First: If the company does this, it sends a dangerous message of itself to other employees that it isn’t loyal to its employees, which is a major risk and why this probably won’t happen to you.
Second: If that’s the case, the job is doomed anyway, so better to rip the bandaid off.
What happens if my manager says no?
This is VERY possible. Take the time to understand your manager’s decision. Then, once you understand your manager’s decision, ask what you can do to be granted a sabbatical in the following year. If the manager is supportive of building a plan to get you there, then it’s a win for all parties. If the manager is dismissive, maybe it’s time to look for a new manager…
Will asking for a sabbatical hurt my career trajectory?
It shouldn’t. In fact, if you frame it the right way, in that by taking a sabbatical you’ll be a more productive, happier, and higher-performing, it should actually increase your career trajectory.
Where else can I find information on sabbaticals?
Here is a collection of information:
- A list of best companies to work for with sabbaticals from Fortune Magazine
- List of companies with sabbaticals from YourSabbatical
- eBook for negotiating a sabbatical
- Article: Benefits of a Career Break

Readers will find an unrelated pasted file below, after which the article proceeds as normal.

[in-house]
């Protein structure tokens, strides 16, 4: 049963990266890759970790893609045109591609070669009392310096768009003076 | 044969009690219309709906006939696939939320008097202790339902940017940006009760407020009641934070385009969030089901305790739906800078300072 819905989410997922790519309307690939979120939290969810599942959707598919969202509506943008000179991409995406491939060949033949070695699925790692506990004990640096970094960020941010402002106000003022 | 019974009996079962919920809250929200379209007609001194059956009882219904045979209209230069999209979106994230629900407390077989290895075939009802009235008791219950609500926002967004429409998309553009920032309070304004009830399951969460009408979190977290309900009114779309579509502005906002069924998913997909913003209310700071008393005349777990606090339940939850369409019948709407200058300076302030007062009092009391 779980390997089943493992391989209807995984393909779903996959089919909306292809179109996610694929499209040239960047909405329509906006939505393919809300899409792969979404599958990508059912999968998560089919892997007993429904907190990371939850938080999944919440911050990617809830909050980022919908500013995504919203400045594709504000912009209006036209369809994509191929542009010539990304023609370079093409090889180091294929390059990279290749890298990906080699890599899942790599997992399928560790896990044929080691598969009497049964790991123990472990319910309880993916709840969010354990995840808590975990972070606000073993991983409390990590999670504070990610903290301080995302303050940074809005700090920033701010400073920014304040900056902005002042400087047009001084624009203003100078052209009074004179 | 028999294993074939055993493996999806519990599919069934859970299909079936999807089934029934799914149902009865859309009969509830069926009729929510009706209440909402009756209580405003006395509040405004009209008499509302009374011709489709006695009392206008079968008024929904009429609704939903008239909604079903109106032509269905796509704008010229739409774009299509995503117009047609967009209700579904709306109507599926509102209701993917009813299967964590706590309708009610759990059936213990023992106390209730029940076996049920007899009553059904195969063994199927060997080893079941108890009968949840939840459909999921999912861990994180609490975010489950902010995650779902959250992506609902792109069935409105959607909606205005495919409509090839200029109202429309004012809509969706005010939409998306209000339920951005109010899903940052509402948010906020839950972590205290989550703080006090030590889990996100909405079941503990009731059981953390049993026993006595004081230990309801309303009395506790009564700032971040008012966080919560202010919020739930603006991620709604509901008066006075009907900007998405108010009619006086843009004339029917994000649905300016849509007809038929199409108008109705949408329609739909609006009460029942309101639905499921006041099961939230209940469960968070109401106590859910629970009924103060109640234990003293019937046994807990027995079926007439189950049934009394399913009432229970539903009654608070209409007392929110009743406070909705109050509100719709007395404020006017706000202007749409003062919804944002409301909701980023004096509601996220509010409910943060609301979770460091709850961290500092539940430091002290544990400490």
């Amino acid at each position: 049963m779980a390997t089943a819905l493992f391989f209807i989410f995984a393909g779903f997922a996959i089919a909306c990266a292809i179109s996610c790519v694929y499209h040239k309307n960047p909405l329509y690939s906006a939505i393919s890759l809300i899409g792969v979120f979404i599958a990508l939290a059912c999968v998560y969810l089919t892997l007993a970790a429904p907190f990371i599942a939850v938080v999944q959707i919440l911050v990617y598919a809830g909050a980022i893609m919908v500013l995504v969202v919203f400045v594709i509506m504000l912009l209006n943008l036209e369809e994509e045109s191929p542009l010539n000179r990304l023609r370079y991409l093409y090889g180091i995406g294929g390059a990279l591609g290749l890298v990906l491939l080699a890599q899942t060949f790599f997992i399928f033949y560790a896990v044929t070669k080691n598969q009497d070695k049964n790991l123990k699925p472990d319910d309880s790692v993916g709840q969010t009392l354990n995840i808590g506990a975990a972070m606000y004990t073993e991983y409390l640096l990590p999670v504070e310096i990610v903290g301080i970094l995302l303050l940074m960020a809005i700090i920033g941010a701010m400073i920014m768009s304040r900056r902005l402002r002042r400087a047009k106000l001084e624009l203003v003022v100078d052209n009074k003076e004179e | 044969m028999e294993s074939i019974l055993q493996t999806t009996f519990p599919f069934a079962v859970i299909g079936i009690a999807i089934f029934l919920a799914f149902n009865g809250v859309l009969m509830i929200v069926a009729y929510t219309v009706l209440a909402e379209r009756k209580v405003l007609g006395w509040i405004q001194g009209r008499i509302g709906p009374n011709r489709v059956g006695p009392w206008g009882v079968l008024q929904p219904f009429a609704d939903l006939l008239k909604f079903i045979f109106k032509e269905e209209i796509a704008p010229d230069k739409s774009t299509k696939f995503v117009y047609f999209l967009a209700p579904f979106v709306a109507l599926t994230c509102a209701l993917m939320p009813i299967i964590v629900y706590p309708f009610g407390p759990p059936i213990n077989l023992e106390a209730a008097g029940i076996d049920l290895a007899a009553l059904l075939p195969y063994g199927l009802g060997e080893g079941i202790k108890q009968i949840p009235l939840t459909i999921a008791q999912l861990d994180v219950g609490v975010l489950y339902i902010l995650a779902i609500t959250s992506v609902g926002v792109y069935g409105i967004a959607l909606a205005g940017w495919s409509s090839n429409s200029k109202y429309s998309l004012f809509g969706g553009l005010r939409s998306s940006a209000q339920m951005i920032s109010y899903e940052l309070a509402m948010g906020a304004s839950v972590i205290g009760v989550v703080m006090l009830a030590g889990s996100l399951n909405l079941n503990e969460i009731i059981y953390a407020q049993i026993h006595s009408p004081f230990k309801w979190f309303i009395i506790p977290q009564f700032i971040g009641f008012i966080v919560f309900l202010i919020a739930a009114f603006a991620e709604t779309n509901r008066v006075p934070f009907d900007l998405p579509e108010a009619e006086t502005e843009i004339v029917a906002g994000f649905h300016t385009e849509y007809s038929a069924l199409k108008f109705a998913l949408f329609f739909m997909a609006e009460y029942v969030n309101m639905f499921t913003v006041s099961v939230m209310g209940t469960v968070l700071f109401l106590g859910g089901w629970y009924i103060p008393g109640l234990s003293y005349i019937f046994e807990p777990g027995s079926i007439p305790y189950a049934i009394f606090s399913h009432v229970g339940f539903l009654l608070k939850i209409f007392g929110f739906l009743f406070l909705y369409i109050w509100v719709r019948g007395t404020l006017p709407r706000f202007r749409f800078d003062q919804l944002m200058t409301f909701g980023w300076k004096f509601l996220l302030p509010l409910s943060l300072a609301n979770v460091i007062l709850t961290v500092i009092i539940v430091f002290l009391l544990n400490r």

- Article: Sabbaticals Pay Off
- Article: Negotiating a Sabbatical
- Article: More on Negotiating a Sabbatical
- Article on NYTimes: Planning for a Needed Break From Work
- Article on INC: Why Paid Sabbatical Are Good for Employees
- Article on CNN: Companies that Pay You to Take a Break
- Article on US News: How to Negotiate a Sabbatical
- Article on Personnel Today: Benefits of Taking a Sabbatical
Taking a sabbatical is a major life step that has massive potential to benefit you, and the people around you. Design your sabbatical with intention, be very selective, and don’t be afraid to ask for help. And if you have additional tips or your own stories, please do share in the comments below!
[UPDATE] Here are some other great articles for inspiration:
- Pruning the Oak Tree: How My Sabbatical Benefitted Everyone
- A Sabbatical saved my career and probably my life
- Cure for Office Burnout: Mini Sabbaticals
- How Taking A Sabbatical Isn’t As Impossible As It Sounds
- Why You Should Pay Employees To Take A Sabbatical
- Want To Be More Creative? Take A Break From Your Job
- 6 Reasons Why Every Leader Needs A Sabbatical
- Conquer Fear, Dream a Little, and Go on That Sabbatical
- These people took months off … and it paid off big time
- Gap year for grown-ups?
- How to design a business sabbatical